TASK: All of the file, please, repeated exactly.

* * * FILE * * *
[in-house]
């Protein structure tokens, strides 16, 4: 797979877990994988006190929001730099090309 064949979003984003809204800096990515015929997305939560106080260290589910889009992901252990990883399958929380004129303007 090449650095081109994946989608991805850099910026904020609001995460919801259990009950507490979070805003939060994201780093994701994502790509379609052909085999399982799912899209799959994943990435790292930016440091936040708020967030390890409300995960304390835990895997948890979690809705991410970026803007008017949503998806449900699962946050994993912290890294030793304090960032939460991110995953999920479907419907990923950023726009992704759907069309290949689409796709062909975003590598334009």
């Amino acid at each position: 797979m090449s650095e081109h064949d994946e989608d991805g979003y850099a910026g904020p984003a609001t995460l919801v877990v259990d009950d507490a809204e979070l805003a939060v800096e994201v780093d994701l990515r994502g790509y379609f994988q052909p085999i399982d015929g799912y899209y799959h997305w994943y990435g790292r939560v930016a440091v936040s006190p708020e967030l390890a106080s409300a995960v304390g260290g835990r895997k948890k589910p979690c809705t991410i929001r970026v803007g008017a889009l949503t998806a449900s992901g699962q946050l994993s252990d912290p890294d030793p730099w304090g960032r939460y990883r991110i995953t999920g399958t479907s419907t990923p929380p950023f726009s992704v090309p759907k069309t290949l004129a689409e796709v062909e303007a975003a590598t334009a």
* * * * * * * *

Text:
[in-house]
């Protein structure tokens, strides 16, 4: 797979877990994988006190929001730099090309 064949979003984003809204800096990515015929997305939560106080260290589910889009992901252990990883399958929380004129303007 090449650095081109994946989608991805850099910026904020609001995460919801259990009950507490979070805003939060994201780093994701994502790509379609052909085999399982799912899209799959994943990435790292930016440091936040708020967030390890409300995960304390835990895997948890979690809705991410970026803007008017949503998806449900699962946050994993912290890294030793304090960032939460991110995953999920479907419907990923950023726009992704759907069309290949689409796709062909975003590598334009």
């Amino acid at each position: 797979m090449s650095e081109h064949d994946e989608d991805g979003y850099a910026g904020p984003a609001t995460l919801v877990v259990d009950d507490a809204e979070l805003a939060v800096e994201v780093d994701l990515r994502g790509y379609f994988q052909p085999i399982d015929g799912y899209y799959h997305w994943y990435g790292r939560v930016a440091v936040s006190p708020e967030l390890a106080s409300a995960v304390g260290g835990r895997k948890k589910p979690c809705t991410i929001r970026v803007g008017a889009l949503t998806a449900s992901g699962q946050l994993s252990d912290p890294d030793p730099w304090g960032r939460y990883r991110i995953t999920g399958t479907s419907t990923p929380p950023f726009s992704v090309p759907k069309t290949l004129a689409e796709v062909e303007a975003a590598t334009a």